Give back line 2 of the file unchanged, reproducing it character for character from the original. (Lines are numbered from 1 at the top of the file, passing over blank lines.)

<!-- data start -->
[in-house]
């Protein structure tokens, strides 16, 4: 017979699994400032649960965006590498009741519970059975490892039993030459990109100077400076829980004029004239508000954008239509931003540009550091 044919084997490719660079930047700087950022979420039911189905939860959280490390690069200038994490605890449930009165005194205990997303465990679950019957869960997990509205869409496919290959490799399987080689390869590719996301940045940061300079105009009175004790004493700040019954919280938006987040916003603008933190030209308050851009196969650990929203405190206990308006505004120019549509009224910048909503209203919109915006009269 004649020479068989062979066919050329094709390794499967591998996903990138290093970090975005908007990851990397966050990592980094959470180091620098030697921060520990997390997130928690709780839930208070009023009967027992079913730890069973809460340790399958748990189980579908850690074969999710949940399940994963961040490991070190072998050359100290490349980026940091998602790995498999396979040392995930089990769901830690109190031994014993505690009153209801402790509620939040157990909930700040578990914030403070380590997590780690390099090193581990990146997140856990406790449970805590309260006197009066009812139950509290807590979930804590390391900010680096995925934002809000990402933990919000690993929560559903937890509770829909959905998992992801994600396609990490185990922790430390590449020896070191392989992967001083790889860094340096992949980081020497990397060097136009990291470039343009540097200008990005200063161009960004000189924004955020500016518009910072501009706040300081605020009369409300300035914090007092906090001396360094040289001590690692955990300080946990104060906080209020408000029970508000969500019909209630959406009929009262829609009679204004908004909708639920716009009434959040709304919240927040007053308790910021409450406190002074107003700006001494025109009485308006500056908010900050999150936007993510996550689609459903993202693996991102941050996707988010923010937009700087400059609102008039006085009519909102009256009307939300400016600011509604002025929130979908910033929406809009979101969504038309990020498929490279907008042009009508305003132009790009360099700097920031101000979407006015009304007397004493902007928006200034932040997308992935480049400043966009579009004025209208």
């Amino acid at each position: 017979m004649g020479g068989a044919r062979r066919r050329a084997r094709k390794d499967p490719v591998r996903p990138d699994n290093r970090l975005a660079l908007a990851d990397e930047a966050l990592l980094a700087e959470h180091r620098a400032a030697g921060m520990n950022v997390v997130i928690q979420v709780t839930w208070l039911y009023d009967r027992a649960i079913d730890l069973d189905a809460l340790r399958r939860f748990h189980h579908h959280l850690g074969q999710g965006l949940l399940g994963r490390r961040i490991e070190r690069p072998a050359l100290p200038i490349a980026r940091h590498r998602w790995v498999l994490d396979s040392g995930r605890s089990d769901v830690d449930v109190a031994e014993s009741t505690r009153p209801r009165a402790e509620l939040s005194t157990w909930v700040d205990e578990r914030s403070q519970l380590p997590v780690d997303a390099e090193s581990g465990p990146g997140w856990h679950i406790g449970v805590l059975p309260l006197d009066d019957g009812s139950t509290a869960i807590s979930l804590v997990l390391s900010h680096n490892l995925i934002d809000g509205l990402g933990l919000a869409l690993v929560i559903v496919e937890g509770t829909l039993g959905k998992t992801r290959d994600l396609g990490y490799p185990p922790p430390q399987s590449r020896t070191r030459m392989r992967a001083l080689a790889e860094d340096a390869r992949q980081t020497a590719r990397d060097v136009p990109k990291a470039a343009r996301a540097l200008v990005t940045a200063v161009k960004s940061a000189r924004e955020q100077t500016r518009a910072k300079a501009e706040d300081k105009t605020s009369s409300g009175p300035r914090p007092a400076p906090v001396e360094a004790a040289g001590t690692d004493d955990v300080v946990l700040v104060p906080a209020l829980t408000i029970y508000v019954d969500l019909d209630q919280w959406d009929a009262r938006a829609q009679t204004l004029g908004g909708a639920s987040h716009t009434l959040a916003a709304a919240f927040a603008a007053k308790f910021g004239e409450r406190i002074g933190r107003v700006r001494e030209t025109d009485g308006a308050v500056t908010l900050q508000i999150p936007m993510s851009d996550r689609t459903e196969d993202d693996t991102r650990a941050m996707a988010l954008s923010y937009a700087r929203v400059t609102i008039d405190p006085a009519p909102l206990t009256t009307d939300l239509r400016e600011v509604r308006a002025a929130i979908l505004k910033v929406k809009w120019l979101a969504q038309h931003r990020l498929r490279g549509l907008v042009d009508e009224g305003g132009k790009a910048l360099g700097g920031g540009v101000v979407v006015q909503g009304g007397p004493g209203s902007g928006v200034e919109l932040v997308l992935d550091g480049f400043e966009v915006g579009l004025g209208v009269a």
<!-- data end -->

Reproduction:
């Protein structure tokens, strides 16, 4: 017979699994400032649960965006590498009741519970059975490892039993030459990109100077400076829980004029004239508000954008239509931003540009550091 044919084997490719660079930047700087950022979420039911189905939860959280490390690069200038994490605890449930009165005194205990997303465990679950019957869960997990509205869409496919290959490799399987080689390869590719996301940045940061300079105009009175004790004493700040019954919280938006987040916003603008933190030209308050851009196969650990929203405190206990308006505004120019549509009224910048909503209203919109915006009269 004649020479068989062979066919050329094709390794499967591998996903990138290093970090975005908007990851990397966050990592980094959470180091620098030697921060520990997390997130928690709780839930208070009023009967027992079913730890069973809460340790399958748990189980579908850690074969999710949940399940994963961040490991070190072998050359100290490349980026940091998602790995498999396979040392995930089990769901830690109190031994014993505690009153209801402790509620939040157990909930700040578990914030403070380590997590780690390099090193581990990146997140856990406790449970805590309260006197009066009812139950509290807590979930804590390391900010680096995925934002809000990402933990919000690993929560559903937890509770829909959905998992992801994600396609990490185990922790430390590449020896070191392989992967001083790889860094340096992949980081020497990397060097136009990291470039343009540097200008990005200063161009960004000189924004955020500016518009910072501009706040300081605020009369409300300035914090007092906090001396360094040289001590690692955990300080946990104060906080209020408000029970508000969500019909209630959406009929009262829609009679204004908004909708639920716009009434959040709304919240927040007053308790910021409450406190002074107003700006001494025109009485308006500056908010900050999150936007993510996550689609459903993202693996991102941050996707988010923010937009700087400059609102008039006085009519909102009256009307939300400016600011509604002025929130979908910033929406809009979101969504038309990020498929490279907008042009009508305003132009790009360099700097920031101000979407006015009304007397004493902007928006200034932040997308992935480049400043966009579009004025209208």